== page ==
Financial times Gold book is forecasting Palladium to explode out of the gates in the future
Palladium (element), symbol Pd, silvery-white, soft metallic element, with an atomic number of 46 and an atomic weight of 106.4. It is one of the transition elements of the periodic table. Palladium is flexible and resistant to corrosion. Very rare, it occurs in the pure state in platinum ores and in the combined state in Canadian nickel ore. The chief use of palladium is in electrical contacts in communications switchgear. An alloy with gold, called white gold, is used in jewelry. Platinum and palladium are the most widely used of the six platinum group metals (PGM); the group also includes rhodium, ruthenium, osmium, and iridium. Platinum and palladium are among the world's scarcest metals. Only about 4.5 million troy ounces of platinum and approximately 5 million ounces of palladium entered Western markets in 1994. By comparison, worldwide mine production of gold totaled approximately 70 million ounces in 1998, while supplies of newly mined silver totaled approximately 440 million ounces.
Investing in Palladium
Palladium's importance in world markets will be a very rewarding opportunity for those investors who seek to profit by correctly anticipating price changes. Palladium was discovered by Wollaston in 1803. Palladium is a steel-white metal, does not tarnish in air, and is the least dense and lowest melting of the platinum group of metals. When palladium is annealed, it is soft and ductile, and cold working greatly increases its strength and hardness. Palladium has the unusual property of absorbing 900 times its own volume of hydrogen gas at room temperature, but hydrogen readily diffuses through heated palladium, providing a means of purifying the gas. Finely divided palladium is a good catalyst, used for hydrogenation and dehydrogenation reactions. Palladium is used as an alloy in jewelry, mostly in the production of white gold. Palladium metal is also used in dentistry, watch making, and in making surgical instruments and electrical contacts.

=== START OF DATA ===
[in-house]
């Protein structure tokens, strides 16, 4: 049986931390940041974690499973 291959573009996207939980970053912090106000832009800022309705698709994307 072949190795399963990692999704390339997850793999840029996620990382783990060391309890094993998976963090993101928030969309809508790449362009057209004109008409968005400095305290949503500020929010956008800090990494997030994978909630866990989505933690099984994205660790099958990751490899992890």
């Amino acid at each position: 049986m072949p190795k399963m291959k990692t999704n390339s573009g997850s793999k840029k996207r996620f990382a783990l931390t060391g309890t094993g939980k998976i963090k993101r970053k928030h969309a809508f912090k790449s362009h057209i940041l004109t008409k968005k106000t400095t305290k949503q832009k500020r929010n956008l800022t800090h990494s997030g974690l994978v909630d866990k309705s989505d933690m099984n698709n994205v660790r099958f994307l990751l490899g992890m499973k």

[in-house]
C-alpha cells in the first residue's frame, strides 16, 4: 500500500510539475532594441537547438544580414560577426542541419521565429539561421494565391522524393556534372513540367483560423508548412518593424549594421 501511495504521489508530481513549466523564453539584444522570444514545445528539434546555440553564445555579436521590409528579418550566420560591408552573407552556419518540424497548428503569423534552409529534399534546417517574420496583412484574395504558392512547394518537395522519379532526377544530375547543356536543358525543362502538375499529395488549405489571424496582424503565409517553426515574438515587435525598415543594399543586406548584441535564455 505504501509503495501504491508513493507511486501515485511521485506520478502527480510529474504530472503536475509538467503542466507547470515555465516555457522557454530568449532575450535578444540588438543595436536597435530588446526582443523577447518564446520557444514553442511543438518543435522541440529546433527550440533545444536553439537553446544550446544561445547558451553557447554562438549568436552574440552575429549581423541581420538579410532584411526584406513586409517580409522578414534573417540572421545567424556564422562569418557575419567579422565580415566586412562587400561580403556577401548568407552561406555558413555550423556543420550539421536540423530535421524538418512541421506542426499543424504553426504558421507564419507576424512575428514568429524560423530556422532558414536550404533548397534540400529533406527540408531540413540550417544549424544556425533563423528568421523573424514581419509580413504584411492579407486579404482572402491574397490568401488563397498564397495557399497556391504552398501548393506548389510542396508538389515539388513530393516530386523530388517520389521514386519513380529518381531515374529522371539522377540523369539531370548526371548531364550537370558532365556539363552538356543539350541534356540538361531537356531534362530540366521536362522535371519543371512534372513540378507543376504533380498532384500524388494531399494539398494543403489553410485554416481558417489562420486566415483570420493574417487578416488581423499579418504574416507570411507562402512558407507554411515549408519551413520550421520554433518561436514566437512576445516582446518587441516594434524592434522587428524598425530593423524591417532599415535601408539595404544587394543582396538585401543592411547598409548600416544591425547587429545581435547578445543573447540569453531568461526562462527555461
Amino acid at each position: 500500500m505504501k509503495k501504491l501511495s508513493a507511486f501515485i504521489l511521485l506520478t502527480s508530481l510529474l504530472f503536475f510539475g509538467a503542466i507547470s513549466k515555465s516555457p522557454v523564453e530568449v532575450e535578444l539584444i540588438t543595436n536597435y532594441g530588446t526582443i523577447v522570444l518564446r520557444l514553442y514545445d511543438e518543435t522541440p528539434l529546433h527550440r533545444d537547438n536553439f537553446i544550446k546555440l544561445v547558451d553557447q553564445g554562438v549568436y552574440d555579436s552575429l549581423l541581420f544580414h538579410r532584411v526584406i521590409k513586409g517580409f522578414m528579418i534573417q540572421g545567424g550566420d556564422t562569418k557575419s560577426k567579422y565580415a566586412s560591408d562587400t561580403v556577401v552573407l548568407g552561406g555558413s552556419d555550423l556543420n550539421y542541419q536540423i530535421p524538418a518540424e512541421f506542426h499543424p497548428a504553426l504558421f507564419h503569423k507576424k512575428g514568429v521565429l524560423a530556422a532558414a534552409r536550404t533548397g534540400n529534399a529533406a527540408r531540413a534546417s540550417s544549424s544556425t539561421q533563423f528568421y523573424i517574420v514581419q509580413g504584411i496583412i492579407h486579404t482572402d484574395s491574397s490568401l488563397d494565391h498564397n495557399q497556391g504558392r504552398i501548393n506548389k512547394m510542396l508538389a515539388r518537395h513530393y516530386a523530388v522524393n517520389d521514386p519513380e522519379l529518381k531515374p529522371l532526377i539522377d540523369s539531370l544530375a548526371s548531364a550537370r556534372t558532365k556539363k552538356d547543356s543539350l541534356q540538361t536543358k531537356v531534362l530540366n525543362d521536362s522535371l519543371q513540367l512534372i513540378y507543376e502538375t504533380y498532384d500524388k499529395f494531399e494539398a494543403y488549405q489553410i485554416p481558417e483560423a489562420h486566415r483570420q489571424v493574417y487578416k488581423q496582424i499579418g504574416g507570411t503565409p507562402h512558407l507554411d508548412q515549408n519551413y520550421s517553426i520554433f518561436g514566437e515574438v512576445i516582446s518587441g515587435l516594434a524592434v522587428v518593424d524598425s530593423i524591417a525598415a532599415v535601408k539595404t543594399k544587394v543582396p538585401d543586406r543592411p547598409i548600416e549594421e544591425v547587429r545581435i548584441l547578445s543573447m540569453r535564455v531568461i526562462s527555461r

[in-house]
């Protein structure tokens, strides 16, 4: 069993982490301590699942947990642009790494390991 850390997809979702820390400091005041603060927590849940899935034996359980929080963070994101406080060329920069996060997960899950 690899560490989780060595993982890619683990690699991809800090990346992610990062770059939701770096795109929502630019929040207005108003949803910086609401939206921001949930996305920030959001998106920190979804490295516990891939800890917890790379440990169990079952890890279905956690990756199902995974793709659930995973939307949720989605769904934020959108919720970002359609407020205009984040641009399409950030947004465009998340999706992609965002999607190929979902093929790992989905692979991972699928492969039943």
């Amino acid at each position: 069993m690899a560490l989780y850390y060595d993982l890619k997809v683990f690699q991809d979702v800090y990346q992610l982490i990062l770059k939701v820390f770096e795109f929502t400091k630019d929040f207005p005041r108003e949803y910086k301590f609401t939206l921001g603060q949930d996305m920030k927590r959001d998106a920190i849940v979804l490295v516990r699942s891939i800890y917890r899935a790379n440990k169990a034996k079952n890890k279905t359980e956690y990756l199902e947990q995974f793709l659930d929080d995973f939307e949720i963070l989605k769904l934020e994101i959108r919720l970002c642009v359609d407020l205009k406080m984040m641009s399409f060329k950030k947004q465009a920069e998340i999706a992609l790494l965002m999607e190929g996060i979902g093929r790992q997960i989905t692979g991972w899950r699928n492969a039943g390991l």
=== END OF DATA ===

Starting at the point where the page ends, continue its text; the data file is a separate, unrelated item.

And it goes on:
Soaking Up Hydrogen
Palladium is a silvery-white metal named after the goddess of wisdom. It does not tarnish in air. Mixing it with gold produces the white gold used in jewelry. Closely related to platinum, it's used in dentistry, watch making, surgical instruments and electrical contacts.
Palladium soaks up hydrogen like a sponge -- that is, if you can imagine a sponge that soaks up hundreds of buckets of water. At room temperature and atmospheric pressure, palladium can absorb up to 900 times its own volume of hydrogen.
Because Palladium has the ability to soak up huge volumes of hydrogen it has been the focus of
energy research and
fuel cell research as a major component.
Huge Price Swings Likely
Because of the unusual properties of Palladium and its limited availability huge price swings are likely in the future as have been seen in the past achieving highs of almost $1200.00 U.S. Dollars in the past few years.
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